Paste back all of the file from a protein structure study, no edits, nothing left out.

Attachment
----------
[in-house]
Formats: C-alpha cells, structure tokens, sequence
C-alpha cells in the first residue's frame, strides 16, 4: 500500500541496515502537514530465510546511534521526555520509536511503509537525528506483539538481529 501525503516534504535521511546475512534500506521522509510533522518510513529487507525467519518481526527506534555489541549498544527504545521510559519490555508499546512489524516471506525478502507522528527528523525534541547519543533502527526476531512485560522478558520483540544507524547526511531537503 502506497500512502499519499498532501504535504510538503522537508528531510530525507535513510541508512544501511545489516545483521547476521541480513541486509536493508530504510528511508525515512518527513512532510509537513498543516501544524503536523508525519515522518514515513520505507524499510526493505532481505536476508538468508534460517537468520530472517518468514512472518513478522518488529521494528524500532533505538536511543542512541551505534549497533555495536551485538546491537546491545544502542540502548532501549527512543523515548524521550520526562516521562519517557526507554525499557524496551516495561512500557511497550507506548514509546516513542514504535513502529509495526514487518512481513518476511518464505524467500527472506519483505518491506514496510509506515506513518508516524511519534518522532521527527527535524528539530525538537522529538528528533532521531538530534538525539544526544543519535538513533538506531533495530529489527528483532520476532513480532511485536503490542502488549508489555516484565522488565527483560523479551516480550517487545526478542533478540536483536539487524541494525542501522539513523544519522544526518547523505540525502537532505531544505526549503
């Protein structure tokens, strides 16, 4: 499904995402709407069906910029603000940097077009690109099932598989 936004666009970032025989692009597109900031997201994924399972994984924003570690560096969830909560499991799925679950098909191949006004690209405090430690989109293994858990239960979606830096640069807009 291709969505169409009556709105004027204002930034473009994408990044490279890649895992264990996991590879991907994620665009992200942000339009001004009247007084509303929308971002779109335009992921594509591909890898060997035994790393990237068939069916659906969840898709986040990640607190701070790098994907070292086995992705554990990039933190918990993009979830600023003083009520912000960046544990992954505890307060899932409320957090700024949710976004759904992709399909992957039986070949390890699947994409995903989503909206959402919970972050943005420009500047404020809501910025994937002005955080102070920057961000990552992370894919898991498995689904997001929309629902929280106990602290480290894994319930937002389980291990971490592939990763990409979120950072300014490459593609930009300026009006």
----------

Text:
[in-house]
Formats: C-alpha cells, structure tokens, sequence
C-alpha cells in the first residue's frame, strides 16, 4: 500500500541496515502537514530465510546511534521526555520509536511503509537525528506483539538481529 501525503516534504535521511546475512534500506521522509510533522518510513529487507525467519518481526527506534555489541549498544527504545521510559519490555508499546512489524516471506525478502507522528527528523525534541547519543533502527526476531512485560522478558520483540544507524547526511531537503 502506497500512502499519499498532501504535504510538503522537508528531510530525507535513510541508512544501511545489516545483521547476521541480513541486509536493508530504510528511508525515512518527513512532510509537513498543516501544524503536523508525519515522518514515513520505507524499510526493505532481505536476508538468508534460517537468520530472517518468514512472518513478522518488529521494528524500532533505538536511543542512541551505534549497533555495536551485538546491537546491545544502542540502548532501549527512543523515548524521550520526562516521562519517557526507554525499557524496551516495561512500557511497550507506548514509546516513542514504535513502529509495526514487518512481513518476511518464505524467500527472506519483505518491506514496510509506515506513518508516524511519534518522532521527527527535524528539530525538537522529538528528533532521531538530534538525539544526544543519535538513533538506531533495530529489527528483532520476532513480532511485536503490542502488549508489555516484565522488565527483560523479551516480550517487545526478542533478540536483536539487524541494525542501522539513523544519522544526518547523505540525502537532505531544505526549503
């Protein structure tokens, strides 16, 4: 499904995402709407069906910029603000940097077009690109099932598989 936004666009970032025989692009597109900031997201994924399972994984924003570690560096969830909560499991799925679950098909191949006004690209405090430690989109293994858990239960979606830096640069807009 291709969505169409009556709105004027204002930034473009994408990044490279890649895992264990996991590879991907994620665009992200942000339009001004009247007084509303929308971002779109335009992921594509591909890898060997035994790393990237068939069916659906969840898709986040990640607190701070790098994907070292086995992705554990990039933190918990993009979830600023003083009520912000960046544990992954505890307060899932409320957090700024949710976004759904992709399909992957039986070949390890699947994409995903989503909206959402919970972050943005420009500047404020809501910025994937002005955080102070920057961000990552992370894919898991498995689904997001929309629902929280106990602290480290894994319930937002389980291990971490592939990763990409979120950072300014490459593609930009300026009006």